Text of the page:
Titania vowed to take care of the Indian boy for the sake of his mother who dies during childbirth but Oberon wants him to be his ‘henchman’. Agriculture has been affected by Titania’s and Oberon’s row: “The ox hath therefore stretch’d his yoke in vain, the ploughman lost his sweat and the green corn hath rotted” The fairies used to dance to the whistling wind but now the wind pipes music with no use so ‘as in revenge have suck’d up from the sea’ and fell on land making every river burst its banks and have flooded. In this Titania is saying that the ox’s efforts spent ploughing were useless because of the water has ruined it.

The farmer has ‘lost his sweat’; his efforts were wasted because his produce, the corn, has rotted which is disastrous for his livelihood. Disease is spreading: “Crows are fatted with the murrion flock” Farm animals such as sheep and cattle have been struck with a disease called murrain thus killing them. A lot of animals must have died because the crows are ‘fatted’ so have plenty to eat. Disease is spreading through ‘contagious fogs’ which give a very dull and bleak atmosphere. People are also succumbing to illness as Titania mentions rheumatic diseases are common.

The seasons are indistinguishable from one another: “And on old Hiems’ thin and icy crown an odorous chaplet of sweet summer buds is, as in mockery, set. ” Winter is personified as an aged man appropriately named Hiems; Latin for winter. He is being mocked with a crown of ‘summer buds’, this suggests that winter is the reigning season because Hiems has a crown like a king; there are layers of frost on the plants and flowers, which is strange since the play is set in the summer months as inferred from the title, suggesting that the seasons have merged together and the typical attributed weather is disturbed.

Titania says the ‘seasons alter’ and the bewildered mortals ‘knows not which is which’. Elizabethans would recognise this awful weather described in this passage to be paralleled with the wretched summer weather they experienced in 1594, shortly before ‘A Midsummer Night’s Dream’ was written. At the beginning of Act 2, Scene 1 the audience gets to know of Puck’s playful and mischievous reputation through a conversation exchanged between himself and one of Titania’s fairies where he boasts of the pranks he plays on mortals.

Shakespeare creates humour through irony by naming Puck in ‘A Midsummer Night’s Dream’ ‘Robin Goodfellow’ as his last name contrasts with the mischievous qualities and superstitions associated with the classical puck of Elizabethan mythology. Puck’s job is to ‘jest to Oberon and make him smile’. He entertains himself by playing tricks on humans as Elizabethans believe he has the ability to change form.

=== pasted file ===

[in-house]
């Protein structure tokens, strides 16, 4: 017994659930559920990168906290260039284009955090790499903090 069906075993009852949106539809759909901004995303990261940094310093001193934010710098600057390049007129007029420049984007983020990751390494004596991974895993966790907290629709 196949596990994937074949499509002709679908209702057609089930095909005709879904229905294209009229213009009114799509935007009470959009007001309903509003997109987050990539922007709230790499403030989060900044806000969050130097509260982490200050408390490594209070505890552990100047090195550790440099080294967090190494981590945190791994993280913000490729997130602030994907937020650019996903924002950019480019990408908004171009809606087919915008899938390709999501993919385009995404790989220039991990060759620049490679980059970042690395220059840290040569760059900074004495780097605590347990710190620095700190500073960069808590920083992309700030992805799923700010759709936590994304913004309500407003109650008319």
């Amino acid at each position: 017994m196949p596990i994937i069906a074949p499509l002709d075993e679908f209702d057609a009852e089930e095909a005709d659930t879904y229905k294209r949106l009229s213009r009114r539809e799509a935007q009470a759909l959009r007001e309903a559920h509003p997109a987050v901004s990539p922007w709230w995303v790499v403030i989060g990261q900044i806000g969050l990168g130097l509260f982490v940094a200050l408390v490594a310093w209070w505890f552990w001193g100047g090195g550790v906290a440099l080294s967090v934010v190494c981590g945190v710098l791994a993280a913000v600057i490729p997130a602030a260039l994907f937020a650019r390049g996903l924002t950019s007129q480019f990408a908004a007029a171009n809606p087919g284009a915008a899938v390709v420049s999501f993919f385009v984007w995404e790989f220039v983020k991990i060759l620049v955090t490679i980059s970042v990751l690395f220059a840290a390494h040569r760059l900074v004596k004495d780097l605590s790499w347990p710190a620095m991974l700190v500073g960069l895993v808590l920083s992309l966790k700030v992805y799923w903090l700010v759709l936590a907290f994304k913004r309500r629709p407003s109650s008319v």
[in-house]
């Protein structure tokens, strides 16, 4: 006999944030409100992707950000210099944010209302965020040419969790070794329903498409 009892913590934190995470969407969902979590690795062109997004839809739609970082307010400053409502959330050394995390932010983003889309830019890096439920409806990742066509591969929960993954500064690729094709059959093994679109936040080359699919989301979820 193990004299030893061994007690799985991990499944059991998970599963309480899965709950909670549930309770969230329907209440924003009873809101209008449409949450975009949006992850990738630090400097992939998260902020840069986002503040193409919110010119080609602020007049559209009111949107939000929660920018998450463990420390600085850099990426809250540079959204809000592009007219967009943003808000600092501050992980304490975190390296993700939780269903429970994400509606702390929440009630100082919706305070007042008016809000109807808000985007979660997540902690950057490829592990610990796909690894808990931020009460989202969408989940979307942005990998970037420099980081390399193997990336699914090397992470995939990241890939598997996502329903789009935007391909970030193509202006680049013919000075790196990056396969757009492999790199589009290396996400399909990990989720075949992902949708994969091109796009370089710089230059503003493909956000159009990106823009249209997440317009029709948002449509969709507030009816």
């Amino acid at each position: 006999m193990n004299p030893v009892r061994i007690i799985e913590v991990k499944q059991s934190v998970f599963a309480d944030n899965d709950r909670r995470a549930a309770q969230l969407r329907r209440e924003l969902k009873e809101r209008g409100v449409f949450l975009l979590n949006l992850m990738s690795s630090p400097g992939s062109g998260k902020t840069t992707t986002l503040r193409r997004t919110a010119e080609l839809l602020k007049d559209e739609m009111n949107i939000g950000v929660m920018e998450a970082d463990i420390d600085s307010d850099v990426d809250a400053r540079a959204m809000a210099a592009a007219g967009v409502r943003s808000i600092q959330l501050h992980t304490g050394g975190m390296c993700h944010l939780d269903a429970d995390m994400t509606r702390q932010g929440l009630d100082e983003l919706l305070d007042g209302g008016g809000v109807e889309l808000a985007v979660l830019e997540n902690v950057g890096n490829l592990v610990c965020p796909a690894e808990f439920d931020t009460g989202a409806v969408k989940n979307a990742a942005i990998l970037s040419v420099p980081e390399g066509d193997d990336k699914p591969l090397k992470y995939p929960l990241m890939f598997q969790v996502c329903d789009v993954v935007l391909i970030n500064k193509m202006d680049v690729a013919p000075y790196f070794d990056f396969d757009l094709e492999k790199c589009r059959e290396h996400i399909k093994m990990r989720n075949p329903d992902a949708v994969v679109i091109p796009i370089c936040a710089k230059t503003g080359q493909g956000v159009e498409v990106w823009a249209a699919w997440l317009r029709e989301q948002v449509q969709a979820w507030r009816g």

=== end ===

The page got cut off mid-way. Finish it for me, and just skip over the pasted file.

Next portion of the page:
Puck’s deeds include labouring in the churn so the milk wont turn to butter despite the ‘breathless housewife’s’ efforts, morphing into a three-foot stool and when a sad old woman goes to sit down he slips from under her bum and laughs and puck also pretends to be a roasted apple in an old woman’s ale so when she drinks he bobs up and down so it spills on her ‘wither’d dewlap’. He also enjoys misleading people at night.

Oberon sees the trouble between Helena and Demetrius so orders puck to sprinkle the juice of the ‘love-in-idleness’ flower on Demetrius’ eyes so he will fall in love with Helena but he accidentally mistakes Lysander for Demetrius as they both wear the same ‘Athenian garments’ and so Lysander falls in love with Helena. Although Puck has an ill-behaved reputation this was not intentional. The tale of how the pansy got its name ‘love-in-idleness’ is purely from Shakespeare’s vast imagination.

He says Queen Elizabeth was a virgin because Cupid missed his target. Oberon saw how the Roman God Cupid took aim on the ‘fair vestal throned by the west’ with his fiery arrow but the moon took away its power as it is both associated with water and chastity. Queen Elizabeth was left ‘fancy free’ and the arrow fell to earth upon a milk-white flower turned purple with ‘love’s wound’. Busy people, like Queen Elizabeth, have no time for love that is why love is connected with idleness.

Shakespeare probably wrote this play for a noble wedding where the guests would desire a light hearted performance at which they can laugh but nothing serious or intellectual as they would be happy and relaxed and would want a comedy. Shakespeare was popular with the monarch at the time: Queen Elizabeth 1, the virgin queen and the many references to Diana, the Goddess of Chastity would be in celebration of her virginity.

There are many references to the moon because it is a symbol of love and the play has a romantic theme, it also plays a big part in Elizabethan’s beliefs and the night creates an interesting setting for the magic, romance and turmoil. It is also necessary for Shakespeare to keep reminding the watcher that most of the play takes place at night but since in his time there were no stage lighting he does this by repeatedly mentioning the moon. The pressure for Hermia from her father Egeus in ‘A Midsummer Night’s Dream’ is a good example of the restrains put on women and reflects the patriarchal reign in the society which they lived in.

Hermia, and Juliet from ‘Romeo and Juliet’, were dominated by and effectively were slaves to their fathers and the strict laws in Shakespeare’s time. Elizabethans learn a lot about classical mythology which can be seen through such mythical greek characters as Theseus and Hippolyta and used to create imagery by Hermia and Lysander; they use images of Cupid and Venus to express their love. The conversations of the fairies also show many of the beliefs that Elizabethans held at that time regarding the moon and its symbolism.